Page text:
The Treasury Regulation adopted to elucidate § 691 adds at least something to the construction of the statute in applicable part as follows:


(b) General definition. In general, the term "income in respect of a decedent" refers to those amounts to which a decedent was entitled as gross income but which were not properly includible in computing his taxable income for the taxable year ending with the date of his death or for a previous taxable year under the method of accounting employed by the decedent. See the regulations under section 451. Thus, the term includes


(1) All accrued income of a decedent who reported his income by use of the cash receipts and disbursements method;


(2) Income accrued solely by reason of the decedent's death in case of a decedent who reports his income by use of an accrual method of accounting; and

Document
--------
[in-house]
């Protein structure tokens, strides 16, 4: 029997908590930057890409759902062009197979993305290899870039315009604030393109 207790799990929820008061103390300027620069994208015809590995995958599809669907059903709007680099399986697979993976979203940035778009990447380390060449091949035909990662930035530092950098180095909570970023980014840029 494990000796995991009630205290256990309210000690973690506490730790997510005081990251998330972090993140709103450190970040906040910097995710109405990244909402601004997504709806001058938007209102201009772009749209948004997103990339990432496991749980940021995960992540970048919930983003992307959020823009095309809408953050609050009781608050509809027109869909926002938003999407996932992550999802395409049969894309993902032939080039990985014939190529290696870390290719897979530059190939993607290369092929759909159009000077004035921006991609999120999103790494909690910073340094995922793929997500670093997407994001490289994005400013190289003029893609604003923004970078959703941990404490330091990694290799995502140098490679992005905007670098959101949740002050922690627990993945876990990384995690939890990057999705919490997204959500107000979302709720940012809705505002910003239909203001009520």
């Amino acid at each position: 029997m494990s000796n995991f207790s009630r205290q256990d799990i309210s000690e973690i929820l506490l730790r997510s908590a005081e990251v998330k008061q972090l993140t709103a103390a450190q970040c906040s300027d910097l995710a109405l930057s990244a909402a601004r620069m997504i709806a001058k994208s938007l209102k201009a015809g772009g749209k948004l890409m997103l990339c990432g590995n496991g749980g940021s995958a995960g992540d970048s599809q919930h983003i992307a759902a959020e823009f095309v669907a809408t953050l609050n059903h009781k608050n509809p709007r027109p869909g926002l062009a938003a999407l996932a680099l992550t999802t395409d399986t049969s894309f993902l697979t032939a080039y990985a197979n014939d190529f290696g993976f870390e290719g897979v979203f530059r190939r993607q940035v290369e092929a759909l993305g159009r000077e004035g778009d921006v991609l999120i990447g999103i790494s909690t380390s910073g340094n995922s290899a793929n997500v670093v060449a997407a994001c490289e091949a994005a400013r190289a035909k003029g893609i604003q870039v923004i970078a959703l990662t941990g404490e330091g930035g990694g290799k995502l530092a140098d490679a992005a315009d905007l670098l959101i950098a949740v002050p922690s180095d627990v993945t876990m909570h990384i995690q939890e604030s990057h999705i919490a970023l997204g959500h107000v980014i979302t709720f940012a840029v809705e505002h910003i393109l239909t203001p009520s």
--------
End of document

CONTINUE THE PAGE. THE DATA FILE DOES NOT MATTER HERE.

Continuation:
(3) Income to which the decedent had a contingent claim at the time of his death.


Treas.Reg. § 1.691(a)-1(b) (1965).


The legal arguments which have followed the enactment of this statute and the regulation just quoted have divided approximately as follows: The taxpayers have contended that entitlement meant an immediate and legally enforceable right to payment as of the date of death. The IRS, on the contrary, has taken the point of view that where the income was produced by the activities of the decedent prior to death, it was income "in respect of a decedent" within the meaning of the statute, regardless of whether or not the decedent could on the date of death have enforced payment through legal process. The District Judge who heard this case reasoned as follows:


The terms of the contract concerning liquidated damages are plain and unambiguous. They are such that they can only reasonably be construed to be a limitation of the rights of the parties, and not security for the performance of the contract. The terms specifically refer to the consideration as liquidated damages. True it is that the Court must look at the entire agreement. If it is clear that the intention of the parties was to limit their rights, the Court must give that interpretation to the contract. The Court must also look at the surrounding circumstances.